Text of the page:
We sat down with Todd Sims, Director of Sustainability & Market Outreach at American Chemistry Council to chat about the state of sustainability in 2020 and where the industry headed in the future. He will also be speaking at Greenbuild International Conference & Expo Virtual this fall.

Check out our conversation with Todd below:

What is the biggest sustainability trend of 2020?

In a word, inclusiveness. A sustainable future requires a broad definition of sustainability – to include considerations of global pandemics, climate change and community resiliency, and social equity. It also requires a conscious effort to include as many diverse voices as possible to help solve the world’s most pressing issues to create a sustainable world and future. 

What is the biggest sustainability innovation so far in 2020?

The widespread institutional embrace of technology solutions to allow us to stay productive and connected during the COVID-19 pandemic will have long-term implications on sustainability. These innovations will allow us to re-imagine our relationship with the built environment in offices, transportation practices, and beyond.

How has the COVID-19 pandemic affected sustainability and/or green building?

In the immediate, COVID-19 has caused a re-imagining of our work environments given the need for widespread adoption of remote work. From return-to-work protocols to the amount of office space which may or may not be needed in the future, how companies and employees engage with the built environment on a daily basis has been significantly altered.

Rahm Emanuel famously quipped, “Never waste a good crisis.” While the sentiment could be seen as callous, the lesson is important. People are becoming more aware than ever about their direct relationship with the built environments around them. As we emerge from this pandemic, sustainable building professionals will have an opportunity to capitalize on this awareness to encourage greater demand for healthy, sustainable, and resilient buildings.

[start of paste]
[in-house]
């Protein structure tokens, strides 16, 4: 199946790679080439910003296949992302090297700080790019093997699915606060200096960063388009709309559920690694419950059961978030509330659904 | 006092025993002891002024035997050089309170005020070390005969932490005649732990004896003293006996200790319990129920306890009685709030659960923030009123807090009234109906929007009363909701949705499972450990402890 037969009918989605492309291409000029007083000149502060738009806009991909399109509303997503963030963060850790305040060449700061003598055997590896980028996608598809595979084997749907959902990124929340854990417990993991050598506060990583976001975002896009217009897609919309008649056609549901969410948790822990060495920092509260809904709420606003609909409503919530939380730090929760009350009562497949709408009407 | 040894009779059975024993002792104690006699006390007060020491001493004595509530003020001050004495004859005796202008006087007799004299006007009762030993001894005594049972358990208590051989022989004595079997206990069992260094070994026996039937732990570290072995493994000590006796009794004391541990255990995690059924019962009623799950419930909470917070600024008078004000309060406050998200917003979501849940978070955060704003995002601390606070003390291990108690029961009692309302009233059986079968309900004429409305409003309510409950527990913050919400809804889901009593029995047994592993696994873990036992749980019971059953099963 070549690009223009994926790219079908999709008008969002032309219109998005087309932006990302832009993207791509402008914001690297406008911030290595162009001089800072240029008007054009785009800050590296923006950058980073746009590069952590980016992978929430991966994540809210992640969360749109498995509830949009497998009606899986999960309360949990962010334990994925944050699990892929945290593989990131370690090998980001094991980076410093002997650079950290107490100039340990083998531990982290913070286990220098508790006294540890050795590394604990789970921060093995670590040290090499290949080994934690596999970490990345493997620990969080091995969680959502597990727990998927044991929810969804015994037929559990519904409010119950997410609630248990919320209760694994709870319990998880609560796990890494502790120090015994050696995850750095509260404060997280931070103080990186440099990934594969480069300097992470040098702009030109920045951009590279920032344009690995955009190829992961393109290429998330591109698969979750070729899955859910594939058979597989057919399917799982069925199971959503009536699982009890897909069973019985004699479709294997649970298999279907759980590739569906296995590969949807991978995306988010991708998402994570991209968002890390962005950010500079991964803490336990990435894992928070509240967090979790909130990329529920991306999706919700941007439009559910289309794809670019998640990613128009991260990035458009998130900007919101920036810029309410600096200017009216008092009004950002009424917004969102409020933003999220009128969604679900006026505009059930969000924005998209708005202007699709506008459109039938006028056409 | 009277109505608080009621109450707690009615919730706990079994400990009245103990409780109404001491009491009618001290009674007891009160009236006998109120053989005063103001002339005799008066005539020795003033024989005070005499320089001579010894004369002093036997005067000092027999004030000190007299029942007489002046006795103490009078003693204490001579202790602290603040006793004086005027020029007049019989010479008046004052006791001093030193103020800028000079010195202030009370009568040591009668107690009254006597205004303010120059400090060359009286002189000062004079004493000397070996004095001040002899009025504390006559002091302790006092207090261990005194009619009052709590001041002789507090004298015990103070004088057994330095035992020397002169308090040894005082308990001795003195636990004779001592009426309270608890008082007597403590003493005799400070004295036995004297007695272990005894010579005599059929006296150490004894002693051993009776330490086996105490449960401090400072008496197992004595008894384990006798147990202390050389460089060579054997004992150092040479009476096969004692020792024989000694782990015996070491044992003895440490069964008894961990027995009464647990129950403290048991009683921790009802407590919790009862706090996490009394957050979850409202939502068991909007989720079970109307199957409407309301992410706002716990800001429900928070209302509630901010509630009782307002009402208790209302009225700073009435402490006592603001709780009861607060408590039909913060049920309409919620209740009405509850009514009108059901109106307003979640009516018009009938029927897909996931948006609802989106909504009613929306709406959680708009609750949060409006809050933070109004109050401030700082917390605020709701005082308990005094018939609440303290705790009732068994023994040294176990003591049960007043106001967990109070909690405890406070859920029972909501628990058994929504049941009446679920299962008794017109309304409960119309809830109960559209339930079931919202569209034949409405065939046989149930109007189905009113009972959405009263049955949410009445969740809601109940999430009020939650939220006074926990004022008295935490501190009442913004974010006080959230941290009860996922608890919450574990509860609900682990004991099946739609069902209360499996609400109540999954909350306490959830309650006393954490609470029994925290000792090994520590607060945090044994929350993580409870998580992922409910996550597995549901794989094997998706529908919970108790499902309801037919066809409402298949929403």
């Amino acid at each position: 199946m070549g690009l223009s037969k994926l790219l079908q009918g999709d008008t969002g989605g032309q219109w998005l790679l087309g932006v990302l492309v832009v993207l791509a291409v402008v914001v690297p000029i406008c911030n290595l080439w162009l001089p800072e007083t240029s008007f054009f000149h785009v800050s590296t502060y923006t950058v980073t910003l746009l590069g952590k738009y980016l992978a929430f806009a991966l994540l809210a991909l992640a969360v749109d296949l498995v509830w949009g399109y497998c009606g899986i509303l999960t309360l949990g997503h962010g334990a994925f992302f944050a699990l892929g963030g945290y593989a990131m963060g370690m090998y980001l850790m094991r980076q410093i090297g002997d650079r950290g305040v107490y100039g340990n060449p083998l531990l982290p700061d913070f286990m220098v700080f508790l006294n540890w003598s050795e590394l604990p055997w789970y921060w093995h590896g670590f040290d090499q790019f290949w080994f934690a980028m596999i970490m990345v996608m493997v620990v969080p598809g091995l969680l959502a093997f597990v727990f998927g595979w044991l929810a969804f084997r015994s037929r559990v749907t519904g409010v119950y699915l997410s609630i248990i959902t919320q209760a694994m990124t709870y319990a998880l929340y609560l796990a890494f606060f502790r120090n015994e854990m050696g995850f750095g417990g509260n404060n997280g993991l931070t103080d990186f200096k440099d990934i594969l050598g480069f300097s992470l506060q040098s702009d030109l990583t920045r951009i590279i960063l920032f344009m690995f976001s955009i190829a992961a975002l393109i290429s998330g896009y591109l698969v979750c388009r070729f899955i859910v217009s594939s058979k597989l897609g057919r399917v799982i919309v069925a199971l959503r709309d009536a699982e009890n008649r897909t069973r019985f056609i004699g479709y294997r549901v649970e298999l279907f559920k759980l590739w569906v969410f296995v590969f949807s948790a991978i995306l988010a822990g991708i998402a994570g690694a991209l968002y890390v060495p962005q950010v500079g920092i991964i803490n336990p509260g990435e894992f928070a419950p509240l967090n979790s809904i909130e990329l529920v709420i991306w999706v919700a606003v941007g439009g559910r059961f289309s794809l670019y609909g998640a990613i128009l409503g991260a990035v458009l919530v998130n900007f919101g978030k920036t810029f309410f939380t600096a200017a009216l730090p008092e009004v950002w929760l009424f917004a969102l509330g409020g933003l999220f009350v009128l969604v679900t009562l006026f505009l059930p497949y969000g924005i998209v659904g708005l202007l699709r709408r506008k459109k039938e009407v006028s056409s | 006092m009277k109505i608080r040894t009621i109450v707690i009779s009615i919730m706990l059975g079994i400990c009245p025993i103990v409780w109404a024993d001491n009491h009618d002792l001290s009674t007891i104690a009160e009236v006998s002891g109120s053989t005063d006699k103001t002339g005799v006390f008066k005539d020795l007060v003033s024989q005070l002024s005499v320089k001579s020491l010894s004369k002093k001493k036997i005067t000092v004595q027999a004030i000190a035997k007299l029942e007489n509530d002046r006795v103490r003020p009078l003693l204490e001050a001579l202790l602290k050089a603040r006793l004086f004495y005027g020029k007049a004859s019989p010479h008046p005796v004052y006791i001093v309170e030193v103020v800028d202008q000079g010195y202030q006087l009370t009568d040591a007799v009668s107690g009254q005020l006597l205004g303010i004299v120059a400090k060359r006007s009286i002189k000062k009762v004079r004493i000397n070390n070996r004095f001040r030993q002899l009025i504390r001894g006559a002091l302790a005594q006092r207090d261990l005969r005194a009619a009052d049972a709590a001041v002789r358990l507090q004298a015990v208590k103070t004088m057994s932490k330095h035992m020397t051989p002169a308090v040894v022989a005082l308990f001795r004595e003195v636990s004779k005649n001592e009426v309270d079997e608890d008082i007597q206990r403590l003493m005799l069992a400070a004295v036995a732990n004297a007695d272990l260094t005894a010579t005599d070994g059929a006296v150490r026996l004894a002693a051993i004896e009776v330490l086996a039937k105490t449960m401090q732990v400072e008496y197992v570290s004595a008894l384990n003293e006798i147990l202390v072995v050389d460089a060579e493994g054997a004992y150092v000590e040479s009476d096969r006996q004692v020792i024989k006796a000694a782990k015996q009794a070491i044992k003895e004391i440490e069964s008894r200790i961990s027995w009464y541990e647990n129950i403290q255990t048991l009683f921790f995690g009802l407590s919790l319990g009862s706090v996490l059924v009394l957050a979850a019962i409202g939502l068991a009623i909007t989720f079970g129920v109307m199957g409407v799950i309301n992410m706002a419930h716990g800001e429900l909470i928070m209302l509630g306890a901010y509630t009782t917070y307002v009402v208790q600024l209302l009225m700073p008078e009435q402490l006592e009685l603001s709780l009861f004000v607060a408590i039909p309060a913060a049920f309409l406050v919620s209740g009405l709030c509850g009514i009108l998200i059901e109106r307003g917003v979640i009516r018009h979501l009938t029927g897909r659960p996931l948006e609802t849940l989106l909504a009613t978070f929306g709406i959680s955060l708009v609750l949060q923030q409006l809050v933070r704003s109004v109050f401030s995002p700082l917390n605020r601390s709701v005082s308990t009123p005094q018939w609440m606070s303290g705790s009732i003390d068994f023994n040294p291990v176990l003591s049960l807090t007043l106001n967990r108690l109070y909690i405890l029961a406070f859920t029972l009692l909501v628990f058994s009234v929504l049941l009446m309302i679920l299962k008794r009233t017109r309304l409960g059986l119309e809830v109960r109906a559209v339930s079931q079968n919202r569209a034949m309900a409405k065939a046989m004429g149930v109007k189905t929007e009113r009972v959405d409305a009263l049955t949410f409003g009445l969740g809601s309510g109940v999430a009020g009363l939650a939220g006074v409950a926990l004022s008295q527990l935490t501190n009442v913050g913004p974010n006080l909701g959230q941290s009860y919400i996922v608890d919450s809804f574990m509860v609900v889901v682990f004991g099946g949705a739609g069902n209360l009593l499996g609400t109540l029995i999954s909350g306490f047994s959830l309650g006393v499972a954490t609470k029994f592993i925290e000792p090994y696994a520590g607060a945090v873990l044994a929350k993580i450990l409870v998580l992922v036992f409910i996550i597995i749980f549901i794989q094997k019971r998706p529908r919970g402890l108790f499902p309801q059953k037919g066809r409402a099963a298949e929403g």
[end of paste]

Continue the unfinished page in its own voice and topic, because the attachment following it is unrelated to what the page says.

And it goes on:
Why is corporate social responsibility becoming more and more important?

In a way, it is reminiscent of the sustainable building movement. What was once viewed as a ‘nice-to-have’ is quickly becoming viewed as a license to operate. Besides simply doing the right thing, businesses understand that in order to stay competitive they need to attract top talent; and emerging leaders are making decisions using different value sets. At ACC, our staff and members are committed to being a positive force for a more diverse, inclusive and equitable society, a principle that is reflected in our existing commitments to sustainability.

We have the ability to leverage our position within communities and the broader economy to create opportunities and enhance equality for underrepresented groups, including people of color and women.  

Why is social equity so important today?